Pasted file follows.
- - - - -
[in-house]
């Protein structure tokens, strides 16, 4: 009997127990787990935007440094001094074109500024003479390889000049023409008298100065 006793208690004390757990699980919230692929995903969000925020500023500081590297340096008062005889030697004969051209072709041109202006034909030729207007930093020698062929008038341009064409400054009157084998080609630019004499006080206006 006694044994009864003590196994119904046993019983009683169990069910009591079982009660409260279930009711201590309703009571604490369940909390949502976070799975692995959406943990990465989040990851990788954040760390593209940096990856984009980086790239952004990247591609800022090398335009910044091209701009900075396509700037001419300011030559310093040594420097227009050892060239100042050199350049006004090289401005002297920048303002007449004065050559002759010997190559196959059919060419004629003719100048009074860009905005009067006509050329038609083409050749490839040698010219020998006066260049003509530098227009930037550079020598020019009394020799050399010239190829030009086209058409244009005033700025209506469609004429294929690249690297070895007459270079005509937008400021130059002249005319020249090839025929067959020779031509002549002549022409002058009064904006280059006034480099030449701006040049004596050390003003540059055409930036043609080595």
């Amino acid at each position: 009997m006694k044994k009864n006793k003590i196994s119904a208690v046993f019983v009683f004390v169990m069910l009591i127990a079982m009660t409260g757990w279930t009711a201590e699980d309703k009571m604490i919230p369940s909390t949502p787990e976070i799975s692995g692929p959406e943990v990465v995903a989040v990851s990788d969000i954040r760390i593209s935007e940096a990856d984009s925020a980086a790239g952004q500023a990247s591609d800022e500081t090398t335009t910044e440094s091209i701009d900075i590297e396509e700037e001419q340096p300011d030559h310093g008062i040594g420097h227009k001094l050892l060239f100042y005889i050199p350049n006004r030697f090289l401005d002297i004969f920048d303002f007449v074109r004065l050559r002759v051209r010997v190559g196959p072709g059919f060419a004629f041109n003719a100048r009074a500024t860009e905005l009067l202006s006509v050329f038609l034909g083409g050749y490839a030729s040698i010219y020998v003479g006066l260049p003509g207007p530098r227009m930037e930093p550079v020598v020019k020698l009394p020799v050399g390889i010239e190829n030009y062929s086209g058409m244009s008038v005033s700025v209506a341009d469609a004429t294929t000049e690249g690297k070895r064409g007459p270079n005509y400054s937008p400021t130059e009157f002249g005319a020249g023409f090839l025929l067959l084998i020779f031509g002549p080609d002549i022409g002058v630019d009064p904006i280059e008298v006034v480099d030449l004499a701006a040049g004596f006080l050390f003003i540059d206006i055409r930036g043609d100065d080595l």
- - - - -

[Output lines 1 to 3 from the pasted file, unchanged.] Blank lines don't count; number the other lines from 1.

[in-house]
């Protein structure tokens, strides 16, 4: 009997127990787990935007440094001094074109500024003479390889000049023409008298100065 006793208690004390757990699980919230692929995903969000925020500023500081590297340096008062005889030697004969051209072709041109202006034909030729207007930093020698062929008038341009064409400054009157084998080609630019004499006080206006 006694044994009864003590196994119904046993019983009683169990069910009591079982009660409260279930009711201590309703009571604490369940909390949502976070799975692995959406943990990465989040990851990788954040760390593209940096990856984009980086790239952004990247591609800022090398335009910044091209701009900075396509700037001419300011030559310093040594420097227009050892060239100042050199350049006004090289401005002297920048303002007449004065050559002759010997190559196959059919060419004629003719100048009074860009905005009067006509050329038609083409050749490839040698010219020998006066260049003509530098227009930037550079020598020019009394020799050399010239190829030009086209058409244009005033700025209506469609004429294929690249690297070895007459270079005509937008400021130059002249005319020249090839025929067959020779031509002549002549022409002058009064904006280059006034480099030449701006040049004596050390003003540059055409930036043609080595």
């Amino acid at each position: 009997m006694k044994k009864n006793k003590i196994s119904a208690v046993f019983v009683f004390v169990m069910l009591i127990a079982m009660t409260g757990w279930t009711a201590e699980d309703k009571m604490i919230p369940s909390t949502p787990e976070i799975s692995g692929p959406e943990v990465v995903a989040v990851s990788d969000i954040r760390i593209s935007e940096a990856d984009s925020a980086a790239g952004q500023a990247s591609d800022e500081t090398t335009t910044e440094s091209i701009d900075i590297e396509e700037e001419q340096p300011d030559h310093g008062i040594g420097h227009k001094l050892l060239f100042y005889i050199p350049n006004r030697f090289l401005d002297i004969f920048d303002f007449v074109r004065l050559r002759v051209r010997v190559g196959p072709g059919f060419a004629f041109n003719a100048r009074a500024t860009e905005l009067l202006s006509v050329f038609l034909g083409g050749y490839a030729s040698i010219y020998v003479g006066l260049p003509g207007p530098r227009m930037e930093p550079v020598v020019k020698l009394p020799v050399g390889i010239e190829n030009y062929s086209g058409m244009s008038v005033s700025v209506a341009d469609a004429t294929t000049e690249g690297k070895r064409g007459p270079n005509y400054s937008p400021t130059e009157f002249g005319a020249g023409f090839l025929l067959l084998i020779f031509g002549p080609d002549i022409g002058v630019d009064p904006i280059e008298v006034v480099d030449l004499a701006a040049g004596f006080l050390f003003i540059d206006i055409r930036g043609d100065d080595l």